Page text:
As German firms plan to cut UK investment...
May poised for Number 10 as PM certain to be female
Home Secretary Theresa May (far left) received 199 votes, Energy Minister Andrea Leadsom (near left) 84, and Mr Gove, the Justice Secretary, 46.
Conservative members will now make the final choice with the decision to be announced on 9 September.
The winner will be the first female leader of the UK since Margaret Thatcher was forced out of office in 1990. It will also mean that together with German chancellor Angela Merkel and the US potentially heading for its first female President, three of the biggest economies in the world could be led by women.
Other female leaders include Scotland’s First Minister Nicola Sturgeon and Northern Ireland’s First Minister Arlene Foster.
After the latest vote, Mrs May said she was receiving support from all sides of the party promised “strong, proven leadership” to negotiate the UK’s departure from the EU.
Apart from becoming Tory party leader the winner also becomes Prime Minister, succeeding David Cameron who resigned on 24 June after the referendum decision for Britain to leave the EU.
The scale of the task facing the new occupant of Number 10 was laid bare today when a survey in Germany revealed that one in four German companies with operations in the UK plans to cut jobs following the vote to leave the EU.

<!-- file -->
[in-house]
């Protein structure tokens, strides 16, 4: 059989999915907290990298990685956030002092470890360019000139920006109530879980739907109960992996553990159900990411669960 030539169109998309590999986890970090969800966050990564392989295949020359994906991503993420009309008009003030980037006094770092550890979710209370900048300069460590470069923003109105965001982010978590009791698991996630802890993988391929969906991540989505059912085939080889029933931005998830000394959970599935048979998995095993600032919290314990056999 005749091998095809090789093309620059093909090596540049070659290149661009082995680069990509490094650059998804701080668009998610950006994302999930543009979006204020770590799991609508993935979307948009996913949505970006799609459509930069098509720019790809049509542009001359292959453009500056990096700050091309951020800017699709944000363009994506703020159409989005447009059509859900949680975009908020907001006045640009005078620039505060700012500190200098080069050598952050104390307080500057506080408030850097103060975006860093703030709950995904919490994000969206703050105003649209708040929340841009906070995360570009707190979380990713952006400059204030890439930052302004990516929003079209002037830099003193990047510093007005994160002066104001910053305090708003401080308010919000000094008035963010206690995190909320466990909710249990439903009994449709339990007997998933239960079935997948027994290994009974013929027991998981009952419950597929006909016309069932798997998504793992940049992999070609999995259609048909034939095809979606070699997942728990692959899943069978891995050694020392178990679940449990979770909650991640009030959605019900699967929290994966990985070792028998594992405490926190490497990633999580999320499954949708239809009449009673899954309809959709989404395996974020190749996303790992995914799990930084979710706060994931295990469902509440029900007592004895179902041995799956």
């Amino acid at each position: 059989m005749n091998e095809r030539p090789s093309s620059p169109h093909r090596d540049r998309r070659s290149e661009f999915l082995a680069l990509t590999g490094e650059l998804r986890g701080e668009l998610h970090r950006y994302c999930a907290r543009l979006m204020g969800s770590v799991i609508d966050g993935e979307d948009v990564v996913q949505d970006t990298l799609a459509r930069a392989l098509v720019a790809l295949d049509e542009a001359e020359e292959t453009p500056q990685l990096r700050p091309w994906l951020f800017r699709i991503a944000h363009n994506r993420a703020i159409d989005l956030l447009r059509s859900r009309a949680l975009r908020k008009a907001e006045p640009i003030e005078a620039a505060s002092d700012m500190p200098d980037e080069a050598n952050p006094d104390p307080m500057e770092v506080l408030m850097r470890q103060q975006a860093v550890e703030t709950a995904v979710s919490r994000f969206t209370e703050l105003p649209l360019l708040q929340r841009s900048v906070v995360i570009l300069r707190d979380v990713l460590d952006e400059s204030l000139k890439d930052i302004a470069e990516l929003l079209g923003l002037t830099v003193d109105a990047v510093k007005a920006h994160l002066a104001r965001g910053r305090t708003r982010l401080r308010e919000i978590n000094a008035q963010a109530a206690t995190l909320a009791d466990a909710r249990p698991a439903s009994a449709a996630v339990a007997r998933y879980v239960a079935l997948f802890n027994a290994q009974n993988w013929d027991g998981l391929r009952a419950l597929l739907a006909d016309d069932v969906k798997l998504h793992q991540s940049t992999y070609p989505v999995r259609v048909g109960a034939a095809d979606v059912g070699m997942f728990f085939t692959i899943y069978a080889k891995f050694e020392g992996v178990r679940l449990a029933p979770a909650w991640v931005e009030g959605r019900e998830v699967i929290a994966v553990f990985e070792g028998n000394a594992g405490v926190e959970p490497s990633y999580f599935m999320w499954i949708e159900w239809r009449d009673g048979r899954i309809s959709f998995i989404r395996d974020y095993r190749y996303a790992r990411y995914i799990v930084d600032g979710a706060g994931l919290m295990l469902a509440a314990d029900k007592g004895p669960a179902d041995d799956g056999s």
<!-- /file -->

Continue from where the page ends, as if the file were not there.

The survey by the German Chambers of Industry and Commerce (DIHK) also showed that one in three of these companies now plans to cut their investment into the UK.
The DIHK contacted thousands of German businesses, of which 53 had branches in the UK, to seek their opinion on Brexit in the days following the referendum.
Commenting on the report, TUC General Secretary Frances O’Grady said: “These are deeply worrying findings. Working people must not pay the price for Brexit with their jobs and livelihoods.
“The government urgently needs to come up with an action plan to re-assure foreign investors and companies that Britain is still open for business.
“Now isn’t the time for ministers to sit on their hands. They need to fast-track spending on key infrastructure projects like high-speed rail and the third runway at Heathrow.”